Assassin's Creed Odyssey has two leads because Ubisoft execs believed women don't sell
Both Syndicate and Origins also originally featured women leads more prominently
Assassin's Creed: Odyssey reportedly would have originally featured only one protagonist -- Kassandra -- were it not for a belief among Ubisoft executives that women leads wouldn't sell.
This is according to a Bloomberg report that further affirms a surge of abuse allegations against senior members of the company that have been widely reported over the last month.
According to the report, Assassin's Creed Odyssey was originally proposed with just Kassandra as its protagonist, before the team was told that was not an option and added a male option, Alexios, as a playable lead.
This was also supposedly the case with both Assassin's Creed Syndicate, in which protagonist Evie was meant to have equal time with her brother Jacob but instead received significantly less.
And an early outline of Assassin's Creed Origins saw the protagonist Bayek injured or dead early on and his wife, Aya, playable for the remainder of the story.
According to sources speaking to Bloomberg, these changes were all made because Ubisoft's marketing department and its chief creative officer Serge Hascoët stepped in, saying that female protagonists wouldn't sell games.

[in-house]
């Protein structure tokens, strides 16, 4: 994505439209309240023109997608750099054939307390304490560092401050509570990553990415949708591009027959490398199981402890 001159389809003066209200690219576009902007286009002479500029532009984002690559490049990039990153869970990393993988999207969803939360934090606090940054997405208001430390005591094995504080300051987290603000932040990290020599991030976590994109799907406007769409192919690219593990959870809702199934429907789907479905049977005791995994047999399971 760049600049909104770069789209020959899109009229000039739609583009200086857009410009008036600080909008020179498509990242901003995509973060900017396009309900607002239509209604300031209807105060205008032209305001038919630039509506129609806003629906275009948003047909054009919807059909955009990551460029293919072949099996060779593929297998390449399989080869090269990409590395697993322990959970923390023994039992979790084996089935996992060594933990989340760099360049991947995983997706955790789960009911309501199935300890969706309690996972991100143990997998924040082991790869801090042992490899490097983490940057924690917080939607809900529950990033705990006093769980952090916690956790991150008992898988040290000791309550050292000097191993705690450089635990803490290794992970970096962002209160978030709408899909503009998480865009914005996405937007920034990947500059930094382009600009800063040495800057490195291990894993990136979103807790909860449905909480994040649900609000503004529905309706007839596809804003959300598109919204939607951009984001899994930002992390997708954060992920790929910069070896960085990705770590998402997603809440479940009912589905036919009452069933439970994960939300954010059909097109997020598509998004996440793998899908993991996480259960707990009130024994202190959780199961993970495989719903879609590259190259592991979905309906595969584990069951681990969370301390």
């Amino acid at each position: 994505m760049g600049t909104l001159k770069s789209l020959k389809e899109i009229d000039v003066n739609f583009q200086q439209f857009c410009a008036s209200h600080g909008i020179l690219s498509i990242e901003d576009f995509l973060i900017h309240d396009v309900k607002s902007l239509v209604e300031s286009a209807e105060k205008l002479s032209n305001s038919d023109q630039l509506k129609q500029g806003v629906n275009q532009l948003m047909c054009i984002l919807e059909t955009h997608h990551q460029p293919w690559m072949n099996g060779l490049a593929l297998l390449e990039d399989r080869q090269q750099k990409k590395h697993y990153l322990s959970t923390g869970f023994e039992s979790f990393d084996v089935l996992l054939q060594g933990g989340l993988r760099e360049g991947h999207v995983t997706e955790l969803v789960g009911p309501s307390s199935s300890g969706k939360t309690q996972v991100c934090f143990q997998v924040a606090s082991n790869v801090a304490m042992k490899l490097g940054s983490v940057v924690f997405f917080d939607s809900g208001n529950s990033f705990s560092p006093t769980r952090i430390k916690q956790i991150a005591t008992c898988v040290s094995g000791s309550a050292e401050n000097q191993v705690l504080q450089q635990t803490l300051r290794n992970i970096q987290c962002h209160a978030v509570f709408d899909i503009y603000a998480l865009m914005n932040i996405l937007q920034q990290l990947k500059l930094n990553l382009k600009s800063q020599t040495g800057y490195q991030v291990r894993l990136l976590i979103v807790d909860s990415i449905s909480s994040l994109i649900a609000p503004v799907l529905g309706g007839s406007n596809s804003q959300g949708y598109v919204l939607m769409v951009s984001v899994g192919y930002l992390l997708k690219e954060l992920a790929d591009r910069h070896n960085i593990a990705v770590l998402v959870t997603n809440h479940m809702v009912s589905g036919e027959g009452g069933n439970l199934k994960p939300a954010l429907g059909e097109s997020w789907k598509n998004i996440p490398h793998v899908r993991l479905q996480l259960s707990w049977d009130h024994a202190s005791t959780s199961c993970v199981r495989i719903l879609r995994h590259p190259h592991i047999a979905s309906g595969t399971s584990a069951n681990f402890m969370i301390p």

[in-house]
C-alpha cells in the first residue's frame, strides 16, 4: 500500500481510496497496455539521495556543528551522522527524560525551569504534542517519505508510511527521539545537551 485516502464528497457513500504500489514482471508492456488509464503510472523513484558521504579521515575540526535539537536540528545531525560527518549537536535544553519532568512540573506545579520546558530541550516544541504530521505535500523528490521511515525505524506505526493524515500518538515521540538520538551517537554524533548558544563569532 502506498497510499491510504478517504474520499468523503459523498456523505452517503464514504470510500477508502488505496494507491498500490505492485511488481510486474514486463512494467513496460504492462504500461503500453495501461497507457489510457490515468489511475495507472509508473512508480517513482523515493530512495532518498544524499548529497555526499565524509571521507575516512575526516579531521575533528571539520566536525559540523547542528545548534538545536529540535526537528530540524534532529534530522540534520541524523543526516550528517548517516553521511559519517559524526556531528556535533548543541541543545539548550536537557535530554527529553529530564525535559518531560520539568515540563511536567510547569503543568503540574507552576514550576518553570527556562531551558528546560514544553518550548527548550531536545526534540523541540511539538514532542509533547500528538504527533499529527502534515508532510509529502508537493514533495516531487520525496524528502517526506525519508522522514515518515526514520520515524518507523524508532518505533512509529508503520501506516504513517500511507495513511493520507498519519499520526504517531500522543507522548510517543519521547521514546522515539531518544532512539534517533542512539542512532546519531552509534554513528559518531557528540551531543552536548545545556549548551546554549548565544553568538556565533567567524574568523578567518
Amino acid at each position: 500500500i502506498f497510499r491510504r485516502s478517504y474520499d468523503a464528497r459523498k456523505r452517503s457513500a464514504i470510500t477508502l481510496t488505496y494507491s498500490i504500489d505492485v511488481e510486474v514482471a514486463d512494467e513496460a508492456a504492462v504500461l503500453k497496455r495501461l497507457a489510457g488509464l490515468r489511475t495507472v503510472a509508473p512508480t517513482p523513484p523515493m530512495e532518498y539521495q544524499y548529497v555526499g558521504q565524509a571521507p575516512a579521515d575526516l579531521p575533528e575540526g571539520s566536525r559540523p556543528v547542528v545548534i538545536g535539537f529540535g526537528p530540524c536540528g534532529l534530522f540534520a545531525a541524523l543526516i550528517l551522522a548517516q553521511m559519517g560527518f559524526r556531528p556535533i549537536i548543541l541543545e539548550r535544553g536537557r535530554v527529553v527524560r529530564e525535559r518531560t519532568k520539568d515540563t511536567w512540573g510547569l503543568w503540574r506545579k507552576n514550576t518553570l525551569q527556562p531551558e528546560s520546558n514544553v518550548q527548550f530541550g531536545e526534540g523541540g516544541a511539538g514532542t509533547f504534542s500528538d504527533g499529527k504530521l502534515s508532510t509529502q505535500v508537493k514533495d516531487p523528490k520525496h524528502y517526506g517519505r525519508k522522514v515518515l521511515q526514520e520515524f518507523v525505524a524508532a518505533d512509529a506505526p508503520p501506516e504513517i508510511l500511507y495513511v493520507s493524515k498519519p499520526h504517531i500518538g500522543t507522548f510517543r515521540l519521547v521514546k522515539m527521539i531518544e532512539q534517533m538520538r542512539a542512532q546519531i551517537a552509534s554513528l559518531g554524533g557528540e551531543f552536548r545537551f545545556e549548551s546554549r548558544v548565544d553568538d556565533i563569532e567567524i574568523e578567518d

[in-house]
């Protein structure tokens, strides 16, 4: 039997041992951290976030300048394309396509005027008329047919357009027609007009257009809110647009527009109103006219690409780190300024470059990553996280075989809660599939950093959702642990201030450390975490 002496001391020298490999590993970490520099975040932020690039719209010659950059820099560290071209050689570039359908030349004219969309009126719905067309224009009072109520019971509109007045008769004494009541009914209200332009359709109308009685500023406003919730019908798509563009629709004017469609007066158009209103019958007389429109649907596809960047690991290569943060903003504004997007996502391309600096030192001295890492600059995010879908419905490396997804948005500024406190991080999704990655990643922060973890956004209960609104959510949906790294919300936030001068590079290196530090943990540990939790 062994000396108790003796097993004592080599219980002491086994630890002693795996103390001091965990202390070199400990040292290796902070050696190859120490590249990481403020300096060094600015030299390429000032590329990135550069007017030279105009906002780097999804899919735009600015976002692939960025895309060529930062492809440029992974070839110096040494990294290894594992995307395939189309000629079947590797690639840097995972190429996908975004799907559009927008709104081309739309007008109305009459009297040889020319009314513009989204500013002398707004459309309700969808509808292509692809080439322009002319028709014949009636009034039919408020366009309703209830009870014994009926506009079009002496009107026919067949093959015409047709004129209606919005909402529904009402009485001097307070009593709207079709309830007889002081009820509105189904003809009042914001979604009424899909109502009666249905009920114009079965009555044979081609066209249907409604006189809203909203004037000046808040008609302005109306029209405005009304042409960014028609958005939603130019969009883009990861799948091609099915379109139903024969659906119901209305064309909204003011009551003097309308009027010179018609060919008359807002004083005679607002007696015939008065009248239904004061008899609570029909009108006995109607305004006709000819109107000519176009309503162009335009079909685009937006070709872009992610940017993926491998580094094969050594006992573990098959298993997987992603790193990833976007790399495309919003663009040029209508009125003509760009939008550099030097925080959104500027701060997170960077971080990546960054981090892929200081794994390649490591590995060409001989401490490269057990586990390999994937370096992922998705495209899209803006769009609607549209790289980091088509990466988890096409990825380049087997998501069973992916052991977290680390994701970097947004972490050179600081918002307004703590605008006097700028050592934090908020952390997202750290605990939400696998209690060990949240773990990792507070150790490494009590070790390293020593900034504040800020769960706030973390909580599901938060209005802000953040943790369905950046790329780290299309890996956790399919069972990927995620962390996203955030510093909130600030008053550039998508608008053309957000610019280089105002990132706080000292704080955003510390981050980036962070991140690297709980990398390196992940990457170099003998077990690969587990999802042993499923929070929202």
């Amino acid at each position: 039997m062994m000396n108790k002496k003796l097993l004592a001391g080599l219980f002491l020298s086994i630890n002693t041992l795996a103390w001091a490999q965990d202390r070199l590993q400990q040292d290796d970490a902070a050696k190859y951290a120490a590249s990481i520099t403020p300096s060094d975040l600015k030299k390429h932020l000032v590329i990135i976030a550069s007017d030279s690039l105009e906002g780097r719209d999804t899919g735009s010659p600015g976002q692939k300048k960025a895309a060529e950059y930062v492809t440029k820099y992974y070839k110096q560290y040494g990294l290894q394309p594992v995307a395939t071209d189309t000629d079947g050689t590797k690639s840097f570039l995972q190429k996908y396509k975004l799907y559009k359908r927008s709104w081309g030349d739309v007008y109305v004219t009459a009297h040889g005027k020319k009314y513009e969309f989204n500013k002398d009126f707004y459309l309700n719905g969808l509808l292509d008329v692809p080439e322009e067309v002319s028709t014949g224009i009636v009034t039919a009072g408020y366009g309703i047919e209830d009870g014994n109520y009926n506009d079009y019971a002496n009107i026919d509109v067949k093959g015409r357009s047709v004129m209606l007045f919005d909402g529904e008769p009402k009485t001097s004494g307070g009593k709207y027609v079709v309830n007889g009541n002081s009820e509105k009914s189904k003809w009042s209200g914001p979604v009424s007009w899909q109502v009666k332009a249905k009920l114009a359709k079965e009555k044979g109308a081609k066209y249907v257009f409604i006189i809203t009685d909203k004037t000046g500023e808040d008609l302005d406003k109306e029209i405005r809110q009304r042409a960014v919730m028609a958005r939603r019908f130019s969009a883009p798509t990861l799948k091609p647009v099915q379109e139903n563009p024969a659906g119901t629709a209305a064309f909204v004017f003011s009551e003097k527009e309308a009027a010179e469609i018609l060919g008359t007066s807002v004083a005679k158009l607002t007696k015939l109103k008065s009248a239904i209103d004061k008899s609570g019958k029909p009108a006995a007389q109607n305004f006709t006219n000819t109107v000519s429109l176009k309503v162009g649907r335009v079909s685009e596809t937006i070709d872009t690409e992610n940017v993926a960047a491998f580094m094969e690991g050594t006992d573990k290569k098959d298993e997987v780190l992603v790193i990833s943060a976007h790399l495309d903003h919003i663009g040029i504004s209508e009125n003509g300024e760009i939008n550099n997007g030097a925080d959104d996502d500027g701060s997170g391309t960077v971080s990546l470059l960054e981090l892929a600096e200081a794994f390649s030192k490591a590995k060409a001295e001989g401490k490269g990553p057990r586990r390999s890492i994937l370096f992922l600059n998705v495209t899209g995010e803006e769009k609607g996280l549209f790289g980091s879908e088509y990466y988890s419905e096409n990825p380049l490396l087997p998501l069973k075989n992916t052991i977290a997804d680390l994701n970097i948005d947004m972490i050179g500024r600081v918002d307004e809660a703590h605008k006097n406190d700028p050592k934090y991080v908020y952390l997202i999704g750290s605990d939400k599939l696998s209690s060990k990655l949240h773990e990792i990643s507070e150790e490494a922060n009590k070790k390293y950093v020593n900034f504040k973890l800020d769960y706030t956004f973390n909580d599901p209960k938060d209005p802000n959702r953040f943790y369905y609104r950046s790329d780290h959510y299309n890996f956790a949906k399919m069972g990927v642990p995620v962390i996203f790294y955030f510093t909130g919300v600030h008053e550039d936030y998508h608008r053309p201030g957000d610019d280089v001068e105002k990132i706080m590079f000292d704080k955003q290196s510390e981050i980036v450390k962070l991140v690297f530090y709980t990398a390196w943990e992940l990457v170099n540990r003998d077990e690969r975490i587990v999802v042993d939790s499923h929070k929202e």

Though the report does not mention the next upcoming Assassin's Creed title, it's worth noting that Assassin's Creed: Valhalla also features a choice between a man or woman protagonist, and that the female version of Eivor was not part of any of the initial reveal trailers for the game -- she was instead initially revealed via a statue that comes bundled with the game's Collector's Edition, and eventually got screentime during the recent Ubisoft Forward event.
Hascoët is one of a number of Ubisoft leads who has been accused of toxic behavior toward women and abuse, and earlier this month departed the company alongside managing director Yannis Mallat, while global head of HR Cécile Cornet stepped down from her role amid reports that the company's toxic culture was connected to dysfunctions in HR.
VP of editorial Maxime Béland also left the company this month after both he and fellow member of the editorial team Tommy François were placed on administrative leave following accusations against both.